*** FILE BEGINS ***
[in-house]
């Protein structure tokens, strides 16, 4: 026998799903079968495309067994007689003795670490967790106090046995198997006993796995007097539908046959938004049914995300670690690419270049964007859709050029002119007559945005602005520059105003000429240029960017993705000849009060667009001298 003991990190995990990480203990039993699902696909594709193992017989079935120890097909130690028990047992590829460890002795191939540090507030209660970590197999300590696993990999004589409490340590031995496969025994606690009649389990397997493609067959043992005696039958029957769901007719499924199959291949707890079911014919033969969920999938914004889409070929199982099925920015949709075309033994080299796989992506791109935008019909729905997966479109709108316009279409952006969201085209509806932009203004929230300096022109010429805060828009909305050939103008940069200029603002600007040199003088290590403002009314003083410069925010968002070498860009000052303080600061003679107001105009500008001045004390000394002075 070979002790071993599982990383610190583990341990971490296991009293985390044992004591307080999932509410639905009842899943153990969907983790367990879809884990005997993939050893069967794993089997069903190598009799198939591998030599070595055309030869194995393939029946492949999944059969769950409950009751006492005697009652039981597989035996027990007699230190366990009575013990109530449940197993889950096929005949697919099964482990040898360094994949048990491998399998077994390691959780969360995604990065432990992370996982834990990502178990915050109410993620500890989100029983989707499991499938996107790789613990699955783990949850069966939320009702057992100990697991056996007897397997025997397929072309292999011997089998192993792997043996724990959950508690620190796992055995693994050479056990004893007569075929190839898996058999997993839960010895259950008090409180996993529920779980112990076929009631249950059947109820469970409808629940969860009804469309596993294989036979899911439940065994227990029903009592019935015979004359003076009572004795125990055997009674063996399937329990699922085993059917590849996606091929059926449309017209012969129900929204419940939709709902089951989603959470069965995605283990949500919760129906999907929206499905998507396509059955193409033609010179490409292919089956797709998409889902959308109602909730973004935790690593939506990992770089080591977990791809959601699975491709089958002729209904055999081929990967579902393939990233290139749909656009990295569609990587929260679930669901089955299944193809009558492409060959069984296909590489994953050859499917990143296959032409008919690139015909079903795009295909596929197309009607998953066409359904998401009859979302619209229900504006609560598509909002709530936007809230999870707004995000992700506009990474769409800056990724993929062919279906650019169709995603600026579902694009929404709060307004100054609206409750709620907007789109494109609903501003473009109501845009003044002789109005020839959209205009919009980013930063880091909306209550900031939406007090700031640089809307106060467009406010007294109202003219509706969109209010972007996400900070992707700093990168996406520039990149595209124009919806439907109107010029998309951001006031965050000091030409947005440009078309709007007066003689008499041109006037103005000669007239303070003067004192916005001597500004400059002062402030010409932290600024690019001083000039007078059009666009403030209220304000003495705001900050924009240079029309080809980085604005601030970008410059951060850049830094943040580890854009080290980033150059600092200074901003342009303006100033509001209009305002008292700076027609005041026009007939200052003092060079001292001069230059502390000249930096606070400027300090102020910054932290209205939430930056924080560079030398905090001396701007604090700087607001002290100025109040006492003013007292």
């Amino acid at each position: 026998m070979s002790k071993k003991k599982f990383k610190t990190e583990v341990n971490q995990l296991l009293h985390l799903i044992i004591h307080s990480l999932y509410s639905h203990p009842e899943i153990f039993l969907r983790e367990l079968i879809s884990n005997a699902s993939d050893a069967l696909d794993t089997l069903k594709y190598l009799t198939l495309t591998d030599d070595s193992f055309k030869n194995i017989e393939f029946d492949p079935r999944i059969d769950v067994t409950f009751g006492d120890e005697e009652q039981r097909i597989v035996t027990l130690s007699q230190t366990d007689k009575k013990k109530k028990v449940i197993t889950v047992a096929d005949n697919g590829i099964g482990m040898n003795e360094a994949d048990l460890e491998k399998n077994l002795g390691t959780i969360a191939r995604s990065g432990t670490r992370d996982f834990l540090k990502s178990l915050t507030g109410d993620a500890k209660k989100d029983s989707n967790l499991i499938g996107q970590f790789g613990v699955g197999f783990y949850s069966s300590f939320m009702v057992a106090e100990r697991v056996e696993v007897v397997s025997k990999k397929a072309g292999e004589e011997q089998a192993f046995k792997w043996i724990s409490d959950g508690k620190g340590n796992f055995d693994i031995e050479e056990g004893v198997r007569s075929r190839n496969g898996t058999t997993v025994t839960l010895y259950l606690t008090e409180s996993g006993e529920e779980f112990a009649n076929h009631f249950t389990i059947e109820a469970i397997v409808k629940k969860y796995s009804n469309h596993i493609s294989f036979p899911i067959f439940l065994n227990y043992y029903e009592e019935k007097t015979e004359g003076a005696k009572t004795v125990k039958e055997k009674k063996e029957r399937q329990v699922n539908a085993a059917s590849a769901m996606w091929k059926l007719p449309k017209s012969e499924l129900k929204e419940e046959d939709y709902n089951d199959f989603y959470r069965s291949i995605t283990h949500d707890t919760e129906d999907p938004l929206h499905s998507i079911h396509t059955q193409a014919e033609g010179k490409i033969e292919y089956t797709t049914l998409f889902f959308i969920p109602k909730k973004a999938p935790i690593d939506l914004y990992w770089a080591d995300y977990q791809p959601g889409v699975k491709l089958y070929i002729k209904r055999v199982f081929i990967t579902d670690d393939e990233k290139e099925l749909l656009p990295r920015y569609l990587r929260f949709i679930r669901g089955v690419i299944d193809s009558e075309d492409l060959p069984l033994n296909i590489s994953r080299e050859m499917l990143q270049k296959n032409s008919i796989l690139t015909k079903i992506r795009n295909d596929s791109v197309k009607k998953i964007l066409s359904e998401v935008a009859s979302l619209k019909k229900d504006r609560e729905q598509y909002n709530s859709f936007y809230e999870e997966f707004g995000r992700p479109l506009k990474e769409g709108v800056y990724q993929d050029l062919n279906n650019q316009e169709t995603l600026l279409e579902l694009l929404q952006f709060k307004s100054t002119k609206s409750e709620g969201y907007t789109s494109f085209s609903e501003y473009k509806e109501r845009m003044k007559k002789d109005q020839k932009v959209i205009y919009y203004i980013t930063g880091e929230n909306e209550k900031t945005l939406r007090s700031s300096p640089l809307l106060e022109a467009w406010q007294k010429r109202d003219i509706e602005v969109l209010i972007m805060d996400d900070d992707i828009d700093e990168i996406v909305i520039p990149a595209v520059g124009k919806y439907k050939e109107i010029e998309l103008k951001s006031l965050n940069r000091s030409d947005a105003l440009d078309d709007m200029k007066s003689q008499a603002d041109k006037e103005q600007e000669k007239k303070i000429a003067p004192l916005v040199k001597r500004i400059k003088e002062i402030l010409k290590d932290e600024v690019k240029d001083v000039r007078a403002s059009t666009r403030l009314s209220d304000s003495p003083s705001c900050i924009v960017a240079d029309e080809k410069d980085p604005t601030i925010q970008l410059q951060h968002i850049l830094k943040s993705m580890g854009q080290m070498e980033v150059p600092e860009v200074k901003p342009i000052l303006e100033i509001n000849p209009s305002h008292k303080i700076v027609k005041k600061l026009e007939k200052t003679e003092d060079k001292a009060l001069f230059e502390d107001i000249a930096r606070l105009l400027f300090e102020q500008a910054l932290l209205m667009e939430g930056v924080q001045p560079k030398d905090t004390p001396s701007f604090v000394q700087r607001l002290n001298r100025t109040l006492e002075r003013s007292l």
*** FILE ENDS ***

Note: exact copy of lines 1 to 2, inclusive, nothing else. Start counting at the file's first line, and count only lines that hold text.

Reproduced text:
[in-house]
């Protein structure tokens, strides 16, 4: 026998799903079968495309067994007689003795670490967790106090046995198997006993796995007097539908046959938004049914995300670690690419270049964007859709050029002119007559945005602005520059105003000429240029960017993705000849009060667009001298 003991990190995990990480203990039993699902696909594709193992017989079935120890097909130690028990047992590829460890002795191939540090507030209660970590197999300590696993990999004589409490340590031995496969025994606690009649389990397997493609067959043992005696039958029957769901007719499924199959291949707890079911014919033969969920999938914004889409070929199982099925920015949709075309033994080299796989992506791109935008019909729905997966479109709108316009279409952006969201085209509806932009203004929230300096022109010429805060828009909305050939103008940069200029603002600007040199003088290590403002009314003083410069925010968002070498860009000052303080600061003679107001105009500008001045004390000394002075 070979002790071993599982990383610190583990341990971490296991009293985390044992004591307080999932509410639905009842899943153990969907983790367990879809884990005997993939050893069967794993089997069903190598009799198939591998030599070595055309030869194995393939029946492949999944059969769950409950009751006492005697009652039981597989035996027990007699230190366990009575013990109530449940197993889950096929005949697919099964482990040898360094994949048990491998399998077994390691959780969360995604990065432990992370996982834990990502178990915050109410993620500890989100029983989707499991499938996107790789613990699955783990949850069966939320009702057992100990697991056996007897397997025997397929072309292999011997089998192993792997043996724990959950508690620190796992055995693994050479056990004893007569075929190839898996058999997993839960010895259950008090409180996993529920779980112990076929009631249950059947109820469970409808629940969860009804469309596993294989036979899911439940065994227990029903009592019935015979004359003076009572004795125990055997009674063996399937329990699922085993059917590849996606091929059926449309017209012969129900929204419940939709709902089951989603959470069965995605283990949500919760129906999907929206499905998507396509059955193409033609010179490409292919089956797709998409889902959308109602909730973004935790690593939506990992770089080591977990791809959601699975491709089958002729209904055999081929990967579902393939990233290139749909656009990295569609990587929260679930669901089955299944193809009558492409060959069984296909590489994953050859499917990143296959032409008919690139015909079903795009295909596929197309009607998953066409359904998401009859979302619209229900504006609560598509909002709530936007809230999870707004995000992700506009990474769409800056990724993929062919279906650019169709995603600026579902694009929404709060307004100054609206409750709620907007789109494109609903501003473009109501845009003044002789109005020839959209205009919009980013930063880091909306209550900031939406007090700031640089809307106060467009406010007294109202003219509706969109209010972007996400900070992707700093990168996406520039990149595209124009919806439907109107010029998309951001006031965050000091030409947005440009078309709007007066003689008499041109006037103005000669007239303070003067004192916005001597500004400059002062402030010409932290600024690019001083000039007078059009666009403030209220304000003495705001900050924009240079029309080809980085604005601030970008410059951060850049830094943040580890854009080290980033150059600092200074901003342009303006100033509001209009305002008292700076027609005041026009007939200052003092060079001292001069230059502390000249930096606070400027300090102020910054932290209205939430930056924080560079030398905090001396701007604090700087607001002290100025109040006492003013007292």